It’s Election Day!

Have you voted yet?

Yes? Good!

No? Put this down right now and go vote!

I’ll be here when ya get back, now GO!

Ok, now that we’ve all VOTED, let me tell ya that running in tandem with this day’s anxiety is, by contrast, the joyful anticipation of the First Day of Tech for Paramount’s The Wizard of Oz! This wonder of a set Co-Scenic designed by Chris Rhoton and Kevin Depinet (of our famed Million Dollar Quartet, Les Miserables, West Side Story and Rent, to name a few) has been loading-in over the past couple of weeks, and this afternoon Director/Choreographer Amber Mak gets to play in this fantastical playground she has so intuitively invented with her awesome design team and crew. Or I maybe should say, counter-intuitively. While delivering on every expectation you will bring to this beloved, nostalgic tale of “friendship and perseverance,” as she lovingly describes it, Amber has loaded this puppy with a fresh, creative impulse the likes of which has never been seen before! Not everything occurs quite as expected, scene to scene, moment to moment, as your senses will thrill to the imaginative brilliance of Theresa Ham’s costumes (Hairspray, The Little Mermaid, Sweeney Todd), Greg Hofmann’s stellar lighting design (Jesus Christ Superstar, Oklahoma!, The Who’s Tommy), and the breathtaking projection design of Kevan Loney (Paramount debut)Sitting in yesterday for a bit of the sound installation, the adrenaline rush was undeniable hearing a sampling of special effects devised by Sound Designer Adam Rosenthal (Legally Blonde, Once, Cabaret, Elf, and almost every show we’ve done since Season One)!

Our Broadway Series Technical Director, Jason Pikscher from onstage installing scenery, long-jumps offstage to join our The Producers team for a check-in on paint elevations beautifully crafted for him by set designer William Boles (making his Paramount debut). While the show’s Associate Director, Trent Stork, Jason, and myself are in a corner of the theater having a mini-production meeting on our next show, I couldn’t help but guess at what this scene must have looked like to William: sound effects booming lion growls and thunder, tornado clouds and lightning swirling ominously across the projection screen, hammers clanging, drills buzzing, as welding sparks’ spray, set pieces fly, gigantic windmills’ lighting cues flash…just an average day of load-in.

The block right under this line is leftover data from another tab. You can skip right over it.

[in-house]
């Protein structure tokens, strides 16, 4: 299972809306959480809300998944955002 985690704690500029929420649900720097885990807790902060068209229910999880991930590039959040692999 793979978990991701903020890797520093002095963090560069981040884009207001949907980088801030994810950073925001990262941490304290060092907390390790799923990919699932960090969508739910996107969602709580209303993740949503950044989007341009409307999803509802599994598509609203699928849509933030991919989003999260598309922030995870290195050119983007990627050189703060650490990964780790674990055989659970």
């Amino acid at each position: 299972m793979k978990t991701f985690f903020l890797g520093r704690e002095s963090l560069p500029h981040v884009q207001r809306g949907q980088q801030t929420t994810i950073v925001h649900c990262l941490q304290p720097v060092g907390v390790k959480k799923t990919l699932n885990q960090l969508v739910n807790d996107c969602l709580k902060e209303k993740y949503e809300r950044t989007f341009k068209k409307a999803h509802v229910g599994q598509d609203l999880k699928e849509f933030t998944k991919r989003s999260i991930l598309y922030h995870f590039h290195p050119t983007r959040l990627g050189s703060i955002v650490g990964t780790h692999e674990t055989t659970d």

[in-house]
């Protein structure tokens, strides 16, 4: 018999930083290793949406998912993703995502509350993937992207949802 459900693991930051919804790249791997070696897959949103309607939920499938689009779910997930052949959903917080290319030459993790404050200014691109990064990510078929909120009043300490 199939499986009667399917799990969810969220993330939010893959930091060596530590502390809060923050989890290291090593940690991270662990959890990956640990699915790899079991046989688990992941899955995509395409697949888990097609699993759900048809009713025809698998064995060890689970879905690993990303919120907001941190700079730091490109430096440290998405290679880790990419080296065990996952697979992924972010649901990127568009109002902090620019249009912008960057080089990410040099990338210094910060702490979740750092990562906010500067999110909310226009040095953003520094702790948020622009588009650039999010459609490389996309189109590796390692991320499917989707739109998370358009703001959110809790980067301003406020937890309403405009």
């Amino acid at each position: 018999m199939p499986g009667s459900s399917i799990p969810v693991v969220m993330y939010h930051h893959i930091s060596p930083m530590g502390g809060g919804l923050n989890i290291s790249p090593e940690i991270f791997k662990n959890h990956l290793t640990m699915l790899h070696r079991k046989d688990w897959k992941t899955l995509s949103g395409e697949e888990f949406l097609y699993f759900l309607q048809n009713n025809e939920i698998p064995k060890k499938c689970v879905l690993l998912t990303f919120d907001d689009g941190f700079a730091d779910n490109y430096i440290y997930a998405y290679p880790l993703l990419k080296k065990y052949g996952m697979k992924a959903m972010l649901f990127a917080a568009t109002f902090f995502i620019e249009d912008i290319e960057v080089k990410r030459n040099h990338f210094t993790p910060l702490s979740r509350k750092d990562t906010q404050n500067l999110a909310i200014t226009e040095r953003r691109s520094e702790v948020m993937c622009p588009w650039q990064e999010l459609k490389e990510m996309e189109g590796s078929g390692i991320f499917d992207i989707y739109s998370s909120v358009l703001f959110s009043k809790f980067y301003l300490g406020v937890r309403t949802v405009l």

I marvel at the energy and skill going into the building of this show right here in Downtown Aurora.

What theatre critic Hedy Weiss calls “The miracle on Galena Boulevard.” (Happy Birthday today, Hedy!) How it all makes my pulse quicken with excitement and appreciation for everyone here and everybody who will be here to see it!

Love & thanks,